Monday, October 24, 2011
I also found I left to much of an edge to weld nicely. All the literature says to leave about 1 material thickness. I left about 1/16", 2 thicknesses, way to much. At times it would melt around the edge leaving a blobby look. I also found that that the tab ends were easier to weld with the center layer, of the 3 layers of metal, sticking out about 0.010". The weld puddle is easier to form because you can get more heat into the middle piece.
The fixture I used for fitting the tube to the horn is used to weld the horn to the tube. One thing I learned is don't form the end of the tube to fit the training edge tube until this assembly is welded. Things move a little and you want the horn square to the spar tube.
I now have 3 assemblies welded, 2 for the elevators and one for the rudder if I can't repair the existing rudder.
Sunday, October 23, 2011
Rich visited and we made him up a set of false nose ribs for his project. This brought up the issue of whether I would make part number 362 ribs for other Waco Nine or Ten/Straight Wing projects. The answer is yes. I would be happy to work with any owners to produce the parts as allowed under CFR 21.303 (b) (2) and FAA AC 20-62D. With planes like these about the only hope we have to Keep 'em Flying is Owner/Operator Produced Parts. The current cost for me to make these parts is $5.00 each.
Saturday, October 15, 2011
The picture at the right shows something I did not pick up in the drawings. The wing walk seems a little narrow. To fix this they widened the braces and extended the plywood for the walk about 3/4" past the rib. It's not much but it has to help.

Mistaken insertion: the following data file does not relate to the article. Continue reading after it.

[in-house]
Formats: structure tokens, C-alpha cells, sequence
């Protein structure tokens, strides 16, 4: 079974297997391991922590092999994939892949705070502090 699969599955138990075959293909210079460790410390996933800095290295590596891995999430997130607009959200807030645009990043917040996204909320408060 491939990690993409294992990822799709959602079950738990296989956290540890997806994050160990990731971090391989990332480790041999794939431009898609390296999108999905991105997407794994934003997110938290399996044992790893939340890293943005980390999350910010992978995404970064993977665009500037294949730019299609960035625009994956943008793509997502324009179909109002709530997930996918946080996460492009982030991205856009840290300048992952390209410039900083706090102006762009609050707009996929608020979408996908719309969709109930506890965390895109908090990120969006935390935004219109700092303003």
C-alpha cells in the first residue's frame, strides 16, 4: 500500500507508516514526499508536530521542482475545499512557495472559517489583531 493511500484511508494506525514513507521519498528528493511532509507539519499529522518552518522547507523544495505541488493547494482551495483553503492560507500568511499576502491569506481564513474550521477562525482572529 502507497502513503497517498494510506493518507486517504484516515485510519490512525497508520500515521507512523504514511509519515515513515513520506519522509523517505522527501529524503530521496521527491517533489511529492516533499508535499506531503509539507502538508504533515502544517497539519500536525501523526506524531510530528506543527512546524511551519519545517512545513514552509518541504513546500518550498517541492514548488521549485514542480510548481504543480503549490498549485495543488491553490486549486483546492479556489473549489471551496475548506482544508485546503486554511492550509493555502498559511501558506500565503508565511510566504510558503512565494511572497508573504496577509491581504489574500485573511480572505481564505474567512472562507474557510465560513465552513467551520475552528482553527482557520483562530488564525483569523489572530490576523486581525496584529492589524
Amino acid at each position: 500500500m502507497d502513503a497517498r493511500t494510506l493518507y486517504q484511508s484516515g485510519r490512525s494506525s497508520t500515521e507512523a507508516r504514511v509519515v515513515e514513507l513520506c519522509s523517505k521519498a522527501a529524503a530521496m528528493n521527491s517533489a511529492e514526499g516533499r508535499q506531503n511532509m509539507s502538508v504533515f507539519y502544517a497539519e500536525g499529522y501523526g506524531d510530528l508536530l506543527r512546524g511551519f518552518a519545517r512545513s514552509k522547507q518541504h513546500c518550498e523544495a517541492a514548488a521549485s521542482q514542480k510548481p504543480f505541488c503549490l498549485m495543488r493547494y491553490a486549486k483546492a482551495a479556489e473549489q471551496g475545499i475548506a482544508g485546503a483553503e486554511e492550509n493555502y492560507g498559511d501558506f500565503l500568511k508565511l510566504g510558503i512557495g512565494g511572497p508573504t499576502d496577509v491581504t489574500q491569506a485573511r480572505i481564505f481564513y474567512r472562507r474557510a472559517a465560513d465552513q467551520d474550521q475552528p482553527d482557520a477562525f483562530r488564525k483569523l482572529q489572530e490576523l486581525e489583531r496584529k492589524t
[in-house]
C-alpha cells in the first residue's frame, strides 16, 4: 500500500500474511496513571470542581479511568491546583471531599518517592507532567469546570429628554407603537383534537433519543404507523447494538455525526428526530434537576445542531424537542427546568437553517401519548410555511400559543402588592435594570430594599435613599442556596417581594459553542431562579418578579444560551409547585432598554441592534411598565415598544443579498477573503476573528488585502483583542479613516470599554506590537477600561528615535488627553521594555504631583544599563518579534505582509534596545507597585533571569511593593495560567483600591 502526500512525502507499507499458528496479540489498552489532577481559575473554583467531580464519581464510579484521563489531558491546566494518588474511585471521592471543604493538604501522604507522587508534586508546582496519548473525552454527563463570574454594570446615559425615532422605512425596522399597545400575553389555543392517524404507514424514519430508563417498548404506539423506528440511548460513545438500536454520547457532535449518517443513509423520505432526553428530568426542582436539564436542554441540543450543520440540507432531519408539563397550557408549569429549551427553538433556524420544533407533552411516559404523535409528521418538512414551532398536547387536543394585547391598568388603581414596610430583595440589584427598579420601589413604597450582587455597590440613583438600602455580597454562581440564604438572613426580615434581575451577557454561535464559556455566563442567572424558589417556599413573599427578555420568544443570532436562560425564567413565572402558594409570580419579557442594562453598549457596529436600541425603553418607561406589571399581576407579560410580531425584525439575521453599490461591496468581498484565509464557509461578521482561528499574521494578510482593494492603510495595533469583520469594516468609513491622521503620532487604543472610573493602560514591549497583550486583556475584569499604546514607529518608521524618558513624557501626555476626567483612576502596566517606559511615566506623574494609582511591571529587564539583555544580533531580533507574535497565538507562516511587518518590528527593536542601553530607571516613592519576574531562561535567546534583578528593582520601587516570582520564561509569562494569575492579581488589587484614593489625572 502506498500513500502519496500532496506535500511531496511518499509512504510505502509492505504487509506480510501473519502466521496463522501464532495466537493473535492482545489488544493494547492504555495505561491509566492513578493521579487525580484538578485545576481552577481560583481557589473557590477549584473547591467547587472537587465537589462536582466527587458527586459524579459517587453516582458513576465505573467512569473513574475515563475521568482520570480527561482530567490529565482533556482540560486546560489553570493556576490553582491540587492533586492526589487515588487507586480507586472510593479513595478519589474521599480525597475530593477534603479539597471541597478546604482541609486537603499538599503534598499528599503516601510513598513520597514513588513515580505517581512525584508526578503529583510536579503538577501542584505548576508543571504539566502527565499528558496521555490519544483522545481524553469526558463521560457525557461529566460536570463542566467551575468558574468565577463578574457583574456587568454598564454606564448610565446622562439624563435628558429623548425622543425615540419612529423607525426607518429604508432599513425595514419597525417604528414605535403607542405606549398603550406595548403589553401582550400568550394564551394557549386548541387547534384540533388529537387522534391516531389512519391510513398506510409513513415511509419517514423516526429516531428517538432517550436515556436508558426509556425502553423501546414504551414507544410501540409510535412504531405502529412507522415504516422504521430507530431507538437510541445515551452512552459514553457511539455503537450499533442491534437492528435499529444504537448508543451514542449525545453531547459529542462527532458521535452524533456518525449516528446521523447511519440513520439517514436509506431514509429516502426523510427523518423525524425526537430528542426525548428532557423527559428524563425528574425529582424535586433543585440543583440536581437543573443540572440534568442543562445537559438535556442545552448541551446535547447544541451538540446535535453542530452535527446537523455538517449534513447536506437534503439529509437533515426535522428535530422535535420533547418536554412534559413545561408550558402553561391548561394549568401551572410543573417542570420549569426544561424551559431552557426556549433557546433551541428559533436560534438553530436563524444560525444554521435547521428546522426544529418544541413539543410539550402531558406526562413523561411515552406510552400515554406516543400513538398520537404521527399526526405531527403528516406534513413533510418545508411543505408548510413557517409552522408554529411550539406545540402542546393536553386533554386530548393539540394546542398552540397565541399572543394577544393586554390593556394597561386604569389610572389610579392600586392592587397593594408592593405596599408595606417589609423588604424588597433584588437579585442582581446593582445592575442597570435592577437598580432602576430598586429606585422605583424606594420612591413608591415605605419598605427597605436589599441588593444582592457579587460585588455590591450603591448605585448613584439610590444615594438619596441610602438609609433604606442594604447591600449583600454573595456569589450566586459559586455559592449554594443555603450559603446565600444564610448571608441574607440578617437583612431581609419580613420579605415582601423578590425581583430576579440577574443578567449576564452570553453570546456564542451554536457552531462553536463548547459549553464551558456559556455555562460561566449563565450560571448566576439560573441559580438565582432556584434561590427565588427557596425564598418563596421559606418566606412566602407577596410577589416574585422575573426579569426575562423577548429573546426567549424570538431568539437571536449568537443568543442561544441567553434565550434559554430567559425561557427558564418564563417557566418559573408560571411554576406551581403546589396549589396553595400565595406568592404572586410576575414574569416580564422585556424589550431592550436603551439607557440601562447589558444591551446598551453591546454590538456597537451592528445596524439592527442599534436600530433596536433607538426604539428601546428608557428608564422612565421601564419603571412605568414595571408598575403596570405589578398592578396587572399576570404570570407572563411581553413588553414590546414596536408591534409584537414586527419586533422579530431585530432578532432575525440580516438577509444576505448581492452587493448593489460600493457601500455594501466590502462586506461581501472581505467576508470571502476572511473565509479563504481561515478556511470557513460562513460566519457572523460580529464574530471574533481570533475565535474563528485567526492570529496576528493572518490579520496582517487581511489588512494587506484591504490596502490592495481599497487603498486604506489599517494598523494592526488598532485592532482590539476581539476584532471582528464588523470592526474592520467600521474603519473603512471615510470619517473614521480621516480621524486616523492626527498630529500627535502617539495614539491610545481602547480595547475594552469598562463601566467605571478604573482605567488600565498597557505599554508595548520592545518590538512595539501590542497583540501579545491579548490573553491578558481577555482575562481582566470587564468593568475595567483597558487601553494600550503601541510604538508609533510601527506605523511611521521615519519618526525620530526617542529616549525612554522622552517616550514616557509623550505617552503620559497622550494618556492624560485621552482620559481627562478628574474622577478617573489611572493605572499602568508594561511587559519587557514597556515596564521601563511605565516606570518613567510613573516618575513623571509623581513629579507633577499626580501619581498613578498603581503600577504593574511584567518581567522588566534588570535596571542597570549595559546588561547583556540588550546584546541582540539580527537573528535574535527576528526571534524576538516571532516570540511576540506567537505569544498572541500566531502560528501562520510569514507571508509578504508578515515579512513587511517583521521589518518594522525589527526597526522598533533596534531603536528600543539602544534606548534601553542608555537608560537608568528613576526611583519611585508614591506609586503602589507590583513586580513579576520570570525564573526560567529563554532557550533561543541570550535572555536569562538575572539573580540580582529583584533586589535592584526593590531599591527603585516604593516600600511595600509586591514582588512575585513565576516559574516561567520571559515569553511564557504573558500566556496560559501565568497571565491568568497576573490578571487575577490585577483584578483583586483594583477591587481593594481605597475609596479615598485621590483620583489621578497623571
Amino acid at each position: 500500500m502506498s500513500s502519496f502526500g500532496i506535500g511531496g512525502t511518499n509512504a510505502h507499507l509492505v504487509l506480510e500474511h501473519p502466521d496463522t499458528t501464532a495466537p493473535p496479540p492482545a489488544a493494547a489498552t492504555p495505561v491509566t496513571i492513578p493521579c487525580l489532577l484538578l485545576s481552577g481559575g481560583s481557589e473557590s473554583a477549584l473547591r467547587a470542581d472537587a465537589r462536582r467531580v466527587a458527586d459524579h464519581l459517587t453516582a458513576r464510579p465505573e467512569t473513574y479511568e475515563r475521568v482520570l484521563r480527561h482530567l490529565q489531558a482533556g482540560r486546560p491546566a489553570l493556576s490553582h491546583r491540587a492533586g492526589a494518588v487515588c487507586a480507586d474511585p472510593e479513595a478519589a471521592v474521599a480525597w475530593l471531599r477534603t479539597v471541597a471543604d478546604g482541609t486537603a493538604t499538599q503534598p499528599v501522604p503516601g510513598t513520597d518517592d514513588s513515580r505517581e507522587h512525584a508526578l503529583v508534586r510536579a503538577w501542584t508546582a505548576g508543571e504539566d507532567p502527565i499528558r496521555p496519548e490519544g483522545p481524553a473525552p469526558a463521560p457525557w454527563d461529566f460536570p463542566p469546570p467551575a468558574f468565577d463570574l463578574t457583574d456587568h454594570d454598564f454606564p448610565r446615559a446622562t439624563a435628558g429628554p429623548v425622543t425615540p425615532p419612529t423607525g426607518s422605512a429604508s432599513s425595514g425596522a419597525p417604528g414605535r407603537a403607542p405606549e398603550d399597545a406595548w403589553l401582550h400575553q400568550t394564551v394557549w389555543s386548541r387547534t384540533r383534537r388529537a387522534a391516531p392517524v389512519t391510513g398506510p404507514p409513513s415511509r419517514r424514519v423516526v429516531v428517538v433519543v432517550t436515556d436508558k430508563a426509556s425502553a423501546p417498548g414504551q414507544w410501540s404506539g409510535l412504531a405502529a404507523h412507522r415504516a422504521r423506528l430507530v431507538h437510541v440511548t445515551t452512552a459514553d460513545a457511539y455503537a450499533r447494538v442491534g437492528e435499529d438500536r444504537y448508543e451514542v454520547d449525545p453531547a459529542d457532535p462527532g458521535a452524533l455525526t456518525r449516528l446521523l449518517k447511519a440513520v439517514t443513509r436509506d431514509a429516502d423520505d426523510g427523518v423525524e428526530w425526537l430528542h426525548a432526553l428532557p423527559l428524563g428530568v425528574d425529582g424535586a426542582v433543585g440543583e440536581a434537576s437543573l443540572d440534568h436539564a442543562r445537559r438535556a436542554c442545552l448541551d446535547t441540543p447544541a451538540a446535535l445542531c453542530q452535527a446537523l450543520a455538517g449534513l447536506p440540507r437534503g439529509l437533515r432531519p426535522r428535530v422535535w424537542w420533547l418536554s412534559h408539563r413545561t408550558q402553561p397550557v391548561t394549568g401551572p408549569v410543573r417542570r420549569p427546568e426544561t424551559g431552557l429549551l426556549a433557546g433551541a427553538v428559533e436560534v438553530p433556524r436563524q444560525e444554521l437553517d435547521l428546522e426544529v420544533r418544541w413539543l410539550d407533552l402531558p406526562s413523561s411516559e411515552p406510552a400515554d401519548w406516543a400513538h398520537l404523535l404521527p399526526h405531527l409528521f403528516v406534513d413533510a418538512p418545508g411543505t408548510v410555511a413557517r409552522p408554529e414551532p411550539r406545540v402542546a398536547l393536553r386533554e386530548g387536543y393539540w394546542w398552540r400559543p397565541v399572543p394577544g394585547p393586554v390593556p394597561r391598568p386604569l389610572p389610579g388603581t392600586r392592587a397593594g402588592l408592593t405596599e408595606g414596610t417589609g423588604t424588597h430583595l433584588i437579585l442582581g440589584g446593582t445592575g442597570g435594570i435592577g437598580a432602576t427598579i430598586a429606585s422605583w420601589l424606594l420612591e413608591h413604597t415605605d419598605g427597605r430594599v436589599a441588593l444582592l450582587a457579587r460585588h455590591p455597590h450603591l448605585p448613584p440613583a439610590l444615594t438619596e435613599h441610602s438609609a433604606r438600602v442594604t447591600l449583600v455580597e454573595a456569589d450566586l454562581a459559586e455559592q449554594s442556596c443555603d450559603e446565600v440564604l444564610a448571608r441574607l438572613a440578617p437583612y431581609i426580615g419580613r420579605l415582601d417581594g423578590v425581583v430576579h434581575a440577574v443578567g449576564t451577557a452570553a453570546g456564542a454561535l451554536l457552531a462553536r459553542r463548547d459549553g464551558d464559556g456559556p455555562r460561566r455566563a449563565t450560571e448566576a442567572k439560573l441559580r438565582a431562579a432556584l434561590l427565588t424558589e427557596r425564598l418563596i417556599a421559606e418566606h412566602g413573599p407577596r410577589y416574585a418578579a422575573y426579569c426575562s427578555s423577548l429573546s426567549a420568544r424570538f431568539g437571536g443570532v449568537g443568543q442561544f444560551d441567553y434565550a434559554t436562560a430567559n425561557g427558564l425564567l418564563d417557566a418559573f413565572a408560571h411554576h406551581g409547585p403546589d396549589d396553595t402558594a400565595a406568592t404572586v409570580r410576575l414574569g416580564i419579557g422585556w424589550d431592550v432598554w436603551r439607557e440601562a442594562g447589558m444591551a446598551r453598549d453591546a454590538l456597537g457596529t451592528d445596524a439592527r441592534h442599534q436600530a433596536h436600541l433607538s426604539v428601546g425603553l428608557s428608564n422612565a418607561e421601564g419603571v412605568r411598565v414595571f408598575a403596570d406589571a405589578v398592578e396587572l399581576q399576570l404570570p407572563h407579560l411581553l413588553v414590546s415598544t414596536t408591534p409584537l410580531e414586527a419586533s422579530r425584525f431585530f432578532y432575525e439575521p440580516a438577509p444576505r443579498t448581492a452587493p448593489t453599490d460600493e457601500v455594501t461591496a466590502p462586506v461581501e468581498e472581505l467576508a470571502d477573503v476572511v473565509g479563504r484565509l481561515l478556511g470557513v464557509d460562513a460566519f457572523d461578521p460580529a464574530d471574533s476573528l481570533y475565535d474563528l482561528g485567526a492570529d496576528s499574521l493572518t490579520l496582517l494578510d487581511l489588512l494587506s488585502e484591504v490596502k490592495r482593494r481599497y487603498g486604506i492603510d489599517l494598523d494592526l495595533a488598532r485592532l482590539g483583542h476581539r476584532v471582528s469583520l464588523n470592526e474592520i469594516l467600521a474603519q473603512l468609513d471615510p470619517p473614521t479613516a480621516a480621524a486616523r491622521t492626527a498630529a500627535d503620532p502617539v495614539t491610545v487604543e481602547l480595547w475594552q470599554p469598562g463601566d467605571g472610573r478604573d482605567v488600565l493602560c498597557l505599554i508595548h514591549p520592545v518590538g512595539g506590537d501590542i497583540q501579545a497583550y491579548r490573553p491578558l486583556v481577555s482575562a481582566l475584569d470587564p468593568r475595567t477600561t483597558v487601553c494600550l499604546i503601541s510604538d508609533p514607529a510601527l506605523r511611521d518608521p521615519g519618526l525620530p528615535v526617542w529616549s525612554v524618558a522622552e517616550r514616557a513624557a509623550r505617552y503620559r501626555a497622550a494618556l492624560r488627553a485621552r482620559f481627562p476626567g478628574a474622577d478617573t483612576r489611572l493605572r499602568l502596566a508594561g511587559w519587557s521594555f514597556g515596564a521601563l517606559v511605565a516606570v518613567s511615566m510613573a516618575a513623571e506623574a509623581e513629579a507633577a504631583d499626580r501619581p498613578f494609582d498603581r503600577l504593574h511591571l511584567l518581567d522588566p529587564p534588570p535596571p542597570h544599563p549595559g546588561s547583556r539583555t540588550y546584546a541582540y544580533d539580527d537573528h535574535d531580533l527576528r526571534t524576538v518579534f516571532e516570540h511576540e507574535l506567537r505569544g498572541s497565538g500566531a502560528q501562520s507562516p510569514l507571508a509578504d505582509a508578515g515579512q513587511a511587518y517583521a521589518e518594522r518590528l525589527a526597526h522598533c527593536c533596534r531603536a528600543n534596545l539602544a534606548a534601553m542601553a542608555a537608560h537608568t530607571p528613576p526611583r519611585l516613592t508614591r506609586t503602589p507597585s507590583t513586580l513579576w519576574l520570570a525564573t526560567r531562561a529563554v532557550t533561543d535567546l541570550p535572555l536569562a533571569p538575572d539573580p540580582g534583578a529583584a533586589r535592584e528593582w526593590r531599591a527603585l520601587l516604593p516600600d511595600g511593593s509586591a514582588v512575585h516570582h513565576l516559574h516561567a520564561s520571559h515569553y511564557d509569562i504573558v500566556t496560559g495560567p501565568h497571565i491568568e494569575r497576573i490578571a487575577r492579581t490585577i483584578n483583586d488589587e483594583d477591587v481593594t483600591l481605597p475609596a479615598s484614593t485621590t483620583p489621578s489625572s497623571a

The trailing edge on the wings is done with a hard wire like in WWI. The drawings show nothing about how it was attached at the tip or the wing walk. They use a strip of copper at the end of each rib. The wire is soldered to the strip and it is nailed to the rib. They did the same at the last rib and then ran the wire in a groove in the tip bow for about 4 inches. The end of the wire then goes through a hole in the bow and gets bent back along the inside of the bow to lock it. It's simple and it looks like it works fine.
At the wing walk they used a piece of the steel aileron trailing edge material to solder the wire to and then soldered it to cooper strips for nailing it to the ribs.
Because the spars on the NINE are routed to reduce weight it was not clear how the ribs were attached. On the TEN the spars are solid spruce and the ribs are glued and nailed to the spars with 8 nails. Two nails go through each cap strip into the top and bottom of the spar. Two nails each then go through the vertical members of the ribs next to the spar. The only area for those nails is in the routed area of the spar on the NINE. Nothing is shown on the drawings about any of this. From the wings it was obvious. They used the same attachment as on the TEN with the addition of a piece of cap strip glued and nailed in place on the web of the spar. The joy of looking at factory woodwork has been finding so many little details which we don't have to reinvent.
Thanks to John, Tony, & Rich!